Grant Writing Resources

Successful grants bank

Seeing examples of funded grant proposals can be very helpful when writing your own grant proposal. To provide UCSF trainees with this opportunity, we have collected a small bank of NIH grants that were recently funded. We have successful grants for the following NIH grant mechanisms:

  • F30 (dual-degree predoctoral fellowship)
  • F31 (predoctoral fellowship)
  • F32 (postdoctoral fellowship)
  • K08 (mentored clinical science award)
  • K23 (mentored patient-oriented research award)
  • K99 (pathway to independence award)

Please fill out the Successful Grant Request Form to request a grant. You may request one grant at a time. We will share with you a PDF of a successful grant proposal submitted to the same funding mechanism but a different NIH institution. These PDFs are for personal use only and are not to be shared with anyone else or posted anywhere. They will be watermarked with your name as a reminder of this policy.

Lectures and slides

Below are videos, slides, and resources from past seminars covering various grantsmanship topics and specific funding mechanisms.

Navigating the NIH Grant Application Process and the R01 Award

Are you confused by the NIH grant application and review process? In this lecture, you will learn about the NIH and be introduced to strategies for grant preparation and submission using the R01 grant as a model. First, we will give you a glimpse of NIH funding, an introduction to the structure of the NIH, and of the overall grant application and review processes. Strategies for preparing an R01 proposal will be presented. 

Writing Clear and Compelling Specific Aims

Grant proposals are complex pieces of persuasive writing that require considerable skill to produce. The specific aims section is a particularly critical component. These slides briefly introduce the general structure of a scientific grant proposal (primarily for the basic and biomedical sciences) and then focus on how to draft and refine your specific aims, by first analyzing sample specific aims and then revising your own. You will learn strategies for writing clearly and succinctly that can be applied to grant/fellowship proposals for various funding agencies.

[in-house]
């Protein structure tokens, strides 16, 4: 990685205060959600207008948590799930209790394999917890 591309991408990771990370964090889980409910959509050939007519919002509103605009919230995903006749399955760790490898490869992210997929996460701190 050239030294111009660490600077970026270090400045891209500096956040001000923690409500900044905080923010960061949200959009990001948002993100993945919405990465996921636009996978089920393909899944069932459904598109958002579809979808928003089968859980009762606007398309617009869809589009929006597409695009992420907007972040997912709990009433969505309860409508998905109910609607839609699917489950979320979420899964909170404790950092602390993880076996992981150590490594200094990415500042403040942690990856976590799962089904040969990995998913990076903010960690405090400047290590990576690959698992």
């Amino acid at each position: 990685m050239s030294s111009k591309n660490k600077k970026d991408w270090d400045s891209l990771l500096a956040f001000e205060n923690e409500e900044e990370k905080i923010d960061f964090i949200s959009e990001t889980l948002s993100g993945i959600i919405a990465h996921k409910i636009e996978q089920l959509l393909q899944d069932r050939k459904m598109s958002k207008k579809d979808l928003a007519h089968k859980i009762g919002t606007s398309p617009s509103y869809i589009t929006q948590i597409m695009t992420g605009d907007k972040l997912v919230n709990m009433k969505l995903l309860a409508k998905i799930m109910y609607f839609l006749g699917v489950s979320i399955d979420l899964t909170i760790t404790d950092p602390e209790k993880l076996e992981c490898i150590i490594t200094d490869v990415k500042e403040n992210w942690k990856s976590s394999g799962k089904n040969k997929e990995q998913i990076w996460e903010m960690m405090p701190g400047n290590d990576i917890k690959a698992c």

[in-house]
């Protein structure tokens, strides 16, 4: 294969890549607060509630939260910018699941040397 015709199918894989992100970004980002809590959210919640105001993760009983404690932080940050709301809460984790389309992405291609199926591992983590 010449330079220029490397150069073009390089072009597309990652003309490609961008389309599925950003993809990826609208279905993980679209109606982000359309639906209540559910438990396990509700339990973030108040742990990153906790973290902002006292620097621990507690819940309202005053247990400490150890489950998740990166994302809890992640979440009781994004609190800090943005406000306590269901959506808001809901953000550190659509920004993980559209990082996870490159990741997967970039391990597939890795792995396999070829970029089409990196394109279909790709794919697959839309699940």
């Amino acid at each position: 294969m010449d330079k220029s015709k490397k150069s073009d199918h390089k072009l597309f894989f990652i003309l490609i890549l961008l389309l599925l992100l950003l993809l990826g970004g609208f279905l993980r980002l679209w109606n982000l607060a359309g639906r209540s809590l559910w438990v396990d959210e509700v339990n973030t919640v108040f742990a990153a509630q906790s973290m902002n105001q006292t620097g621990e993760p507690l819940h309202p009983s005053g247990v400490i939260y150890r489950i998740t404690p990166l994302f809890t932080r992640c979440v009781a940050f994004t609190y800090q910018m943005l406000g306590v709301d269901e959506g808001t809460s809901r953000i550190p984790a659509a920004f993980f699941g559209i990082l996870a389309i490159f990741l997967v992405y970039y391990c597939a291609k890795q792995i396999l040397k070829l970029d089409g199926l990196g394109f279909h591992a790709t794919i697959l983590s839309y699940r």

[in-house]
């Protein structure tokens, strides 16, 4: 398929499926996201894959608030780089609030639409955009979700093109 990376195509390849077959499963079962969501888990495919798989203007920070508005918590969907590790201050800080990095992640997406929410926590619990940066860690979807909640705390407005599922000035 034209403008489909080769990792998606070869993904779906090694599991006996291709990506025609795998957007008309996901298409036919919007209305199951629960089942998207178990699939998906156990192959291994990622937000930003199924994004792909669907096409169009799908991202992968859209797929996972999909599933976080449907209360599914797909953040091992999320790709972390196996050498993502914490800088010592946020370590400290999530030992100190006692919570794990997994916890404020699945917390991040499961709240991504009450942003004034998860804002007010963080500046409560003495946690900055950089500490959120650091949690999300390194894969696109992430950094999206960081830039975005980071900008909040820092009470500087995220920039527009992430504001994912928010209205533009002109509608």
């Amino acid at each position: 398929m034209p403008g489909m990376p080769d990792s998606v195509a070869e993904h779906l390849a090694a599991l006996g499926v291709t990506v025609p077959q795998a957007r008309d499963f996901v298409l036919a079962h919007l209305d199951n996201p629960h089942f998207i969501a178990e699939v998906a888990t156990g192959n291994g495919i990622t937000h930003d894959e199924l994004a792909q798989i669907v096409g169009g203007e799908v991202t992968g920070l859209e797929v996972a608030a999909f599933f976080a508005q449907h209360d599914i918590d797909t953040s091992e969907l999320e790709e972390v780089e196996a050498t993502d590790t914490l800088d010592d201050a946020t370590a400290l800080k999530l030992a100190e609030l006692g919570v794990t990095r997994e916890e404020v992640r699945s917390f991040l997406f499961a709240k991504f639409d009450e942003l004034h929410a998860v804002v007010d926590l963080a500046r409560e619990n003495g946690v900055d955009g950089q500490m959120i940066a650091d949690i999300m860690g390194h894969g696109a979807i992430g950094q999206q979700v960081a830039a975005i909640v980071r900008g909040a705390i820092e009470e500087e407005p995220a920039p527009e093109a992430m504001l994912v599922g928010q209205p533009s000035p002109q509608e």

Preparing a K99/R00 Award Application

The K99/R00 grant, also called the Pathway to independence Award, provides funding for the last 1-2 years of your postdoctoral research training, followed by transitional funding for up to 3 years once you obtain an independent research position. This funding mechanism is open to U.S. citizens and international postdocs. Although this training award is similar in many ways to other K awards, some distinct characteristics make it a different beast. In this session, a panel of UCSF faculty members who have served on K99/R00 study sections (this is what review panels are called) talk about what makes a fundable K99 proposal and what not to do. Additionally, a panel of K99 and R00 awardees will share tips and lessons learned.

International Postdocs: Finding Funding and Grant Writing Tips

Pivot is one of the most comprehensive searchable funding opportunities databases available, with approximately 40,000 opportunities that are private, federal and international in nature. In these slides you will be taught how to navigate through Pivot to easily explore various avenues of funding and set up an alert for updated funding opportunities. You can also view the slides prepared by a panel of international postdocs who have found funding to support their research.

Getting a Postdoctoral Fellowship - F32 and Beyond

NIH F32 fellowships for postdocs are just one of many different postdoc fellowship opportunities. This workshop includes words of wisdom from UCSF faculty who have served on fellowship review panels, and a panel of postdocs who have been awarded fellowships from NIH (F32), American Cancer SocietyAmerican Heart AssociationAmerican Brain Tumor Associationand the European Molecular Biology Organization (EMBO).

Getting an NIH Pre-Doc Fellowship (F30/F31) for PhD and Dual Professional Degree/PhD Students

Did you know that a pre-doctoral fellowship means more than money in your pocket? Applying for a pre-doctoral fellowship gives you the opportunity to revise and fine tune your research question, specific aims, significance, and methods. It is also an opportunity to get peer reviewed and increase your exposure to all who will look at your work. These slides feature an overview of how to develop a competitive fellowship application for the NIH F30 and F31 fellowships. You can also view the slides prepared by a panel of F30 and F31 awardees.

Preparing an NIH Mentored K Award Application

NIH mentored career development award programs provide an opportunity for postdocs and early-stage investigators who need additional mentored research experience to develop their independent research careers. These slides from Dr. Rick McGee present a general approach to writing K grants and go over the specific elements.


Grant Writing Workshop on Mentored Career Development Awards is directed by Tom Mitchell, MPH, Program Faculty, School of Medicine, Epidemiology & Biostatistics. Scholars will pace themselves through the grant writing process through a series of five pre-recorded lectures. More info and resources on the Department of Epidemiology & Biostatistics website.